This image of the Uranian moon, Miranda, was taken Jan 24, 1986 by NASA's Voyager 2. This image reveals a bewildering variety of fractures, grooves and craters, as well as features of different albedos (reflectancea).
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Miranda Fractures, Grooves and Craters

This Voyager 2 image of Miranda was taken Jan 24, 1986, from a distance of about 31,000 kilometers (19,000 miles), shortly before the spacecraft's closest approach to the Uranian moon. The high resolution of 600 meters (2,000 feet) reveals a bewildering variety of fractures, grooves and craters, as well as features of different albedos (reflectancea). This clear-filter, narrow-angle view encompasses areas of older, heavily cratered terrain with a wide variety of forms. The grooves and troughs reach depths of a few kilometers (or miles) and expose materials of different albedos. The great variety of directions of fractures and troughs, and the different densities of impact craters on them, signify a long, complex geologic evolution of this satellite. The Voyager project is managed for NASA by the Jet Propulsion Laboratory.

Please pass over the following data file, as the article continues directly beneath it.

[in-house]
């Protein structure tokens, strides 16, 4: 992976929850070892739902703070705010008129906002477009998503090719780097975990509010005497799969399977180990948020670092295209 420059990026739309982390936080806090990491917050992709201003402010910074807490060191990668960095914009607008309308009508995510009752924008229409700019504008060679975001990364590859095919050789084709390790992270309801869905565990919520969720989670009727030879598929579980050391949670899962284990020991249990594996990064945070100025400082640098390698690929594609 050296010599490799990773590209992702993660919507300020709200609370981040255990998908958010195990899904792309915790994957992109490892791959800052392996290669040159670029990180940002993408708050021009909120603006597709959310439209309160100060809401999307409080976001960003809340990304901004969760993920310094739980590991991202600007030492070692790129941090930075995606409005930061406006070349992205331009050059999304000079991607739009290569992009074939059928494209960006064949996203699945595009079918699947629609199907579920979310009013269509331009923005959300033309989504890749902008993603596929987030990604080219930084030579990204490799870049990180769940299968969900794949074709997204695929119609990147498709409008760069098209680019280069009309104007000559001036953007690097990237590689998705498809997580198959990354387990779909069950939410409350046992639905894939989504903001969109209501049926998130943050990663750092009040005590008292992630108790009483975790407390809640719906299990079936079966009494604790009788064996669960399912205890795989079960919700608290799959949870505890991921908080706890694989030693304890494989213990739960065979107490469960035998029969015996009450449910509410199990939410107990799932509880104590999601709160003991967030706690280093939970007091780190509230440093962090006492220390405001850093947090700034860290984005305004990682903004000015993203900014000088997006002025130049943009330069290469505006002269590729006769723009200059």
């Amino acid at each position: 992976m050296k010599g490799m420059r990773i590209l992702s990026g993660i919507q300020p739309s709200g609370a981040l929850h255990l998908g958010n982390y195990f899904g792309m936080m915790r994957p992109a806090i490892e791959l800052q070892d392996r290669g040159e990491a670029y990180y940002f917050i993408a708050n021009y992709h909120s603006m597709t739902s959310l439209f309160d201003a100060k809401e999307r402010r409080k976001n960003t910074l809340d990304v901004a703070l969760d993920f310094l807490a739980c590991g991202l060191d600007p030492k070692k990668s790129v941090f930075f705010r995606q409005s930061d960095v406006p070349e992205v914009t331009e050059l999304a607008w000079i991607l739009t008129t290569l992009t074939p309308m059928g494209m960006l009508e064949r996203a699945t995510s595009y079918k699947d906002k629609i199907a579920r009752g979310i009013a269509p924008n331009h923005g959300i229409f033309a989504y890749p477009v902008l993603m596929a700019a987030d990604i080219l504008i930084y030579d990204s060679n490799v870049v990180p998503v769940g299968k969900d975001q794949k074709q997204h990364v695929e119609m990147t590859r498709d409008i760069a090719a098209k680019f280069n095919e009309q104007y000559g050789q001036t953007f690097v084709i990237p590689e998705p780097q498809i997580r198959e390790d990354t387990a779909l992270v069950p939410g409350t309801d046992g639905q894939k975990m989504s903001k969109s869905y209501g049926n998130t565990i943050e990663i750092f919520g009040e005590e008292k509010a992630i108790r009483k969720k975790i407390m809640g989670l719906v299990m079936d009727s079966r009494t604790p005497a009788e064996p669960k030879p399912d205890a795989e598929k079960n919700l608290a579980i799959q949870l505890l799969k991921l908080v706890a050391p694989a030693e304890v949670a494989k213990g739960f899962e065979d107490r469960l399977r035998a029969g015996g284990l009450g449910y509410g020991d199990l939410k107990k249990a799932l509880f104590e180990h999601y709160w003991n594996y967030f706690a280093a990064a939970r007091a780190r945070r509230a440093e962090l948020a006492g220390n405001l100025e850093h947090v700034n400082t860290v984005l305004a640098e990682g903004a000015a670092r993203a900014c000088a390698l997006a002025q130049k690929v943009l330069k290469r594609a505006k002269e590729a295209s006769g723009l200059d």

Image details

ID#:
PIA00140

Date added:
1996-01-29

Target:
Miranda

Mission:
Voyager

Spacecraft:
Voyager 2

Instruments:
Imaging Science Subsystem - Narrow Angle

Size:
789 x 768 pixels (width x height)

Rating:



Views:
4,233

Full-Res TIFF:
PIA00140.tif (0.27 MB)

Full-Res JPG:
PIA00140.jpg (0.1 MB)

Image credit:
NASA/JPL